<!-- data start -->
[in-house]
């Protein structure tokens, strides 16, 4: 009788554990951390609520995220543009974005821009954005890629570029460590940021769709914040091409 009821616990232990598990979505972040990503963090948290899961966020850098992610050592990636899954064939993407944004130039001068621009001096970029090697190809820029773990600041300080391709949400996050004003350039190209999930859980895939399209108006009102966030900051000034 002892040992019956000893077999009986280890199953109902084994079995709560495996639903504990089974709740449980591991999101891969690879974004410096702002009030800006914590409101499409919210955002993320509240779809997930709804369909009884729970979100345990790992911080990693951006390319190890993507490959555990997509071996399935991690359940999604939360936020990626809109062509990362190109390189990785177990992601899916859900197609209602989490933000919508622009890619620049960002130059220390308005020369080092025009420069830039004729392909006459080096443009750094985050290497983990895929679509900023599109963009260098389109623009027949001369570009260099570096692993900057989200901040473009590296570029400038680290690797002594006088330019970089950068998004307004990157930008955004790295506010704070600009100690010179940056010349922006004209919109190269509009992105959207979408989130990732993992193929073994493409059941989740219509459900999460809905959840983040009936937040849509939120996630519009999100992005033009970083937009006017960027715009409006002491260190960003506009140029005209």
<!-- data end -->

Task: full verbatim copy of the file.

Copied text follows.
[in-house]
């Protein structure tokens, strides 16, 4: 009788554990951390609520995220543009974005821009954005890629570029460590940021769709914040091409 009821616990232990598990979505972040990503963090948290899961966020850098992610050592990636899954064939993407944004130039001068621009001096970029090697190809820029773990600041300080391709949400996050004003350039190209999930859980895939399209108006009102966030900051000034 002892040992019956000893077999009986280890199953109902084994079995709560495996639903504990089974709740449980591991999101891969690879974004410096702002009030800006914590409101499409919210955002993320509240779809997930709804369909009884729970979100345990790992911080990693951006390319190890993507490959555990997509071996399935991690359940999604939360936020990626809109062509990362190109390189990785177990992601899916859900197609209602989490933000919508622009890619620049960002130059220390308005020369080092025009420069830039004729392909006459080096443009750094985050290497983990895929679509900023599109963009260098389109623009027949001369570009260099570096692993900057989200901040473009590296570029400038680290690797002594006088330019970089950068998004307004990157930008955004790295506010704070600009100690010179940056010349922006004209919109190269509009992105959207979408989130990732993992193929073994493409059941989740219509459900999460809905959840983040009936937040849509939120996630519009999100992005033009970083937009006017960027715009409006002491260190960003506009140029005209």